Cecilia Rouse, the first Black female to chair the Council of Economic Advisers, knows a lot of assumptions and actions are happening as a result of April’s job numbers.
Economists projected more than 1 million new jobs would be added in April, but last Friday it was announced only 266,000 new jobs were added. While many reacted quickly when the numbers were announced, Rouse, took a long -term view. For her, the numbers show positives.
“I was surprised that it was so far off of forecast but it was still a positive number. It showed we created as measured by the week in which employment is measured 266,000 more jobs than there was before and that is positive news,” Rouse told BLACK ENTERPRISE. “What we’ve seen since the president took office is in that on average 500,000 jobs a month [are added] and that was a discreet improvement from before and I think it shows were on the right track.”
Rouse added the pandemic is unlike anything the world has ever seen. Almost overnight the country and its economy was forced to shut down for more than a year. As a result, this will not be a quick recovery–and the country is still early in its recovery.
Vaccinations are being given at a record pace, but it doesn’t mean the economy is ready to take off just yet. Only 35% of the country is fully vaccinated, which means the majority of the country is still working at or staying at home.
Rouse, the former dean of the Princeton School of Public and International Affairs, told BLACK ENTERPRISE she expected a slow recovery with bumps in the road. Coronavirus cases are down 30% over the last two weeks but many jobs aren’t ready for a full staff or a typical day’s worth of customers.
“We powered down the country in a way that has never been done so when you power down an economy it doesn’t just snap back on,” Rouse said. “I fully expected bumps along the way. We started vaccinations for adults the week after the Bureau of Labor statistics measured employments in April.”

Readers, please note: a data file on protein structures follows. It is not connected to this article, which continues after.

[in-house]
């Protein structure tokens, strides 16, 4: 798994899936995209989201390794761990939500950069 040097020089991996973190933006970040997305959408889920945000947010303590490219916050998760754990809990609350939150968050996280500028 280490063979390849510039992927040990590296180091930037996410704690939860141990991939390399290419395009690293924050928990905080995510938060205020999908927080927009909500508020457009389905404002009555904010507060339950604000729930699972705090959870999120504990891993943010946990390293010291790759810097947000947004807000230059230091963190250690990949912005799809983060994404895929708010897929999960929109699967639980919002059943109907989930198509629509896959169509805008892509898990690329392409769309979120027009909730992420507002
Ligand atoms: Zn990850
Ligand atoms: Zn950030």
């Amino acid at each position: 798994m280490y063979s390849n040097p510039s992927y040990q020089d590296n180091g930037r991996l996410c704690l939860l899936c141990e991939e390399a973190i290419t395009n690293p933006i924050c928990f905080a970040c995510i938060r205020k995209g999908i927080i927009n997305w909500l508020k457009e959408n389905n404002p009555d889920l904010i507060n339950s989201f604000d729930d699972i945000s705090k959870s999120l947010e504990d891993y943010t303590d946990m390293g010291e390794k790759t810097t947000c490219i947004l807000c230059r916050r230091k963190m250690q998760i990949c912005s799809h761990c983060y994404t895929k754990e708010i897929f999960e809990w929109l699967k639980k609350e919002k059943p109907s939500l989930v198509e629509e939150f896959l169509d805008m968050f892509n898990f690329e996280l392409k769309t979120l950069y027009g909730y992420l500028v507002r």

Republican governors hopped on the low job numbers to indicate that American workers are making too much to stay at home. Governors in Montana, South Carolina and Arkansas announced plans to cut expanded federal jobless benefits, arguing that an extra $300 a week is keeping people from working.
However, that is a short-sighted view of the recovery.
For starters, schools across the country are still closed and with the summer vacation less than a month away, many will stay that way. With childcare options either unaffordable or unavailable to millions of parents, many are still being forced to split time between working and raising their children.
Single parents may not have a choice but to stay home. The United States is also dealing with several shortages outside of labor, including lumber, gas, steel and semiconductors. These shortages are slowing the recovery and driving up prices at the same time.
One positive from the recovery is salaries for low-wage workers have increased
According to the Bureau of Economic Analysis, salaries and hourly wages passed their 2020 peak this March. The jump in wages includes low-wage workers in food preparation, servicing, cleaning, and individual care. Low-wage workers have seen a 3.2 percent jump in salaries since February, while salaries for high-wage workers have stayed flat an. Middle-wage workers have seen a 3.5% decline during the same time.
Rouse said the recovery will continue to be a slow process, but as vaccinations continue, cities and states reopen and in-person learning returns this fall, you can expect the recovery to continue.
“It’s only early May and the numbers are from early April,” Rouse told BLACK ENTERPRISE. “So I think we have to understand it’s going to take some time to dig out of the hole that we are in. We are waking up an economy and it turns out it’s pretty hard to wake up an economy that was shut down due to a pandemic, but we’re making progress and that’s due to the vaccination rollout and the American Rescue Plan, so we will get there.”